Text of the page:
Several of those present promised to start gossip rolling about illnesses and injuries that were inevitably going to attack their community.

Mayor Zilpar left the meeting confident that in time he would defeat and prevent the plan of construction from being realized in fact.

Construction of the biomorphic skyscraper started as soon as the three-dimensional computer printing systems were in position on the chosen site. Silicon, metallic, and fiberglass supplies were stored on adjacent property, waiting to be fed into the mechanisms for conversion into components of the projected high tower. How high would the building reach? For the time being, that had to remain indeterminate. This structure would be planned in a final sense as it was erected. Decisions on its final shape and elevation would be made as they became possible or necessary, but not till then. The skyscraper built by Pero and Nifi was to be self-assembled and open-ended in nature.

The architect and his sponsor were present to observe the laying of the silicon foundation and the start of the construction of the ground floor of the revolutionary structure. Programming experts oversaw the operations of self-assembly at this basic stage of the project. But there was also a large crowd of spectators in the vicinity. They clogged several of the nearby streets, shouting and jeering what was going on at the site.

“That is a bunch of political supporters and hacks sent here by Dento Zilbar to inspire trouble,” noted Pero to the planning designer standing next to him. “They should disband and go home before evening comes.”

But that did not turn out to be the outcome of their growing presence, because soon after the hour of noon the crowd became a mob on the rampage.

There was no fencing to guard the expanding first-story walls from a destructive assault by a large gang of backstreet toughs equipped with picks and sledgehammers. As if prepared and rehearsed, they tore at silicon panels and polystyrene sheeting. Special attention was focused upon the smashing of computer consoles and technical devises central to the process of self-assembly.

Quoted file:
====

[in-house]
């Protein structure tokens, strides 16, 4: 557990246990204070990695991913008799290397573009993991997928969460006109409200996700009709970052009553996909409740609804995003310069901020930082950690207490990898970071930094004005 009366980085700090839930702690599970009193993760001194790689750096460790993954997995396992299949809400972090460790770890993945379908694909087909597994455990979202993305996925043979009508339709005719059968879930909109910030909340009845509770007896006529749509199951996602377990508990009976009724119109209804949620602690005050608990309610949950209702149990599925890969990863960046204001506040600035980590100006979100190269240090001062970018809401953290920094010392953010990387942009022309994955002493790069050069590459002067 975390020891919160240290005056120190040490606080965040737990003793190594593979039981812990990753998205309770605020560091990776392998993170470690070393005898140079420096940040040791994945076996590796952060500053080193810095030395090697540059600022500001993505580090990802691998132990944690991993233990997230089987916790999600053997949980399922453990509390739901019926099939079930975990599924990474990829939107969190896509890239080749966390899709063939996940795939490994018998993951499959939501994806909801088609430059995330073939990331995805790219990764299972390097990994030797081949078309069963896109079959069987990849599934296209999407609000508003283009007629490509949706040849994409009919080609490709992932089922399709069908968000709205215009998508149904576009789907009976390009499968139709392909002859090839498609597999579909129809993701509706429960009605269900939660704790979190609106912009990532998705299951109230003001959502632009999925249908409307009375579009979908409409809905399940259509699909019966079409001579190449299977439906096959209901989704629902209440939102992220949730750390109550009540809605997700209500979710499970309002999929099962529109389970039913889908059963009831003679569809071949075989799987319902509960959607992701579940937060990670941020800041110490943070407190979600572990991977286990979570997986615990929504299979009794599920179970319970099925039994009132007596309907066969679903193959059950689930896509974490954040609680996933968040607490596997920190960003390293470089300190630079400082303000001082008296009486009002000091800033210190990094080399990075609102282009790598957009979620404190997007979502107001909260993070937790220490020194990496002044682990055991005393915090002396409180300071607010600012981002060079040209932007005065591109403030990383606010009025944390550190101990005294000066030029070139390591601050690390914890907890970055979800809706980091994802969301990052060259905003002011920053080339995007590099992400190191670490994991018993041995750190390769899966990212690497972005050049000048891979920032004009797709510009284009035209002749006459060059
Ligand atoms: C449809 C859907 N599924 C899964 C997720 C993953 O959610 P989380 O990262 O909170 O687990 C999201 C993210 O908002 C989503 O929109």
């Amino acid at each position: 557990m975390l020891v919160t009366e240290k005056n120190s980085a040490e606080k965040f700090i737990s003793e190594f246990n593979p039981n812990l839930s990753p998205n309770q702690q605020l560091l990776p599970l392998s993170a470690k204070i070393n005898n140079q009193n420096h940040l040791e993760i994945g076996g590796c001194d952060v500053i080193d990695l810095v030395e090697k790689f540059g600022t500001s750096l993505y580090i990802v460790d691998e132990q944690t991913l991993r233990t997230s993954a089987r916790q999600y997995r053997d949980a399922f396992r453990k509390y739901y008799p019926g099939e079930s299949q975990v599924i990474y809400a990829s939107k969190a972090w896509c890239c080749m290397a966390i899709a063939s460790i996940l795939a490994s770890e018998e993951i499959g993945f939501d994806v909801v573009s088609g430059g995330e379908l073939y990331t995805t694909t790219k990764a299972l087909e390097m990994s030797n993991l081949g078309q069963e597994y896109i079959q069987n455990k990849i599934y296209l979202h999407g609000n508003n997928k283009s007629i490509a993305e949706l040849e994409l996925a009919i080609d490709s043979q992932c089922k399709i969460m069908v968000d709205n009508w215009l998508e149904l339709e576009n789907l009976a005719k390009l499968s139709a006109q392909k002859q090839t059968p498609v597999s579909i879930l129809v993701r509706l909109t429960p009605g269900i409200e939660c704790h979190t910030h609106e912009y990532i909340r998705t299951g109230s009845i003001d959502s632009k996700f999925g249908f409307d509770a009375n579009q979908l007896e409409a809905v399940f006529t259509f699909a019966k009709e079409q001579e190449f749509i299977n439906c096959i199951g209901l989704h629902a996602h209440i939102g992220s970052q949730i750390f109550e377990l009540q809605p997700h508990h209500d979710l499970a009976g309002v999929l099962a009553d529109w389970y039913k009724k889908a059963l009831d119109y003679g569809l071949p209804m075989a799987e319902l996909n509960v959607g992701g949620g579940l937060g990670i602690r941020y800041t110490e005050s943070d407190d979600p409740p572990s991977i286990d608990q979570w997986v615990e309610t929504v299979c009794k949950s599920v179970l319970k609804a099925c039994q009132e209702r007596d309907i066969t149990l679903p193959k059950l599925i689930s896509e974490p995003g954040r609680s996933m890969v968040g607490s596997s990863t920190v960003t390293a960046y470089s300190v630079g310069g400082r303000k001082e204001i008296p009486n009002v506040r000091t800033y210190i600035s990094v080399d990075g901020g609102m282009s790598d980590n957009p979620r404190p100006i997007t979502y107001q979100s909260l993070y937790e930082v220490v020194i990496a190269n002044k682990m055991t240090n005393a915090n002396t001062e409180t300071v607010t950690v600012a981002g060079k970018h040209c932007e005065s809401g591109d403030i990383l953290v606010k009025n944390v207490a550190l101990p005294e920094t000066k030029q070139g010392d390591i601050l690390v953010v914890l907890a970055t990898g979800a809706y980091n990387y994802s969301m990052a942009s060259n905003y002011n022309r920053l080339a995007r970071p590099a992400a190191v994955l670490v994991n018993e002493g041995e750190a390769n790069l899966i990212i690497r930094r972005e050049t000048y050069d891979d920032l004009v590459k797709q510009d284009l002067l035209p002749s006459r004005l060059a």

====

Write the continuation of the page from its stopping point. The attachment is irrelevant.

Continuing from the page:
Pero and Nifi watched helplessly as the vandals carried out their malicious purpose. Neither could say anything until police sirens became audibly louder and louder.

“These goons will run away and slip off now,” sadly said the man financing the venture. “Unfortunately, there is no insurance for mob rioting and disorder. I shall have to absorb a giant loss because of what the Mayor has caused to happen here today.”

Nifi had no sleep that night, his thoughts focused on the horror of what had been done to his brainchild, the saprophyte tower whose beginning had been attacked and destroyed so wantonly.

Still boiling with anger the following morning, he went to the office of Pero to find out what the builder had decided to do next.

“I want to restart the construction,” worriedly said the older man. “But there is a certainty that Mayor Dento Zilpar will again arrange to have his people carry out destructive acts of sabotage to block our progress. It will be a highly dangerous enterprise that we will have to complete.” He looked at Nifi with a pessimistic expression on his face.

“An idea came to me last night,” declared the architect. “There is an association of builders here in Vod, isn’t there?”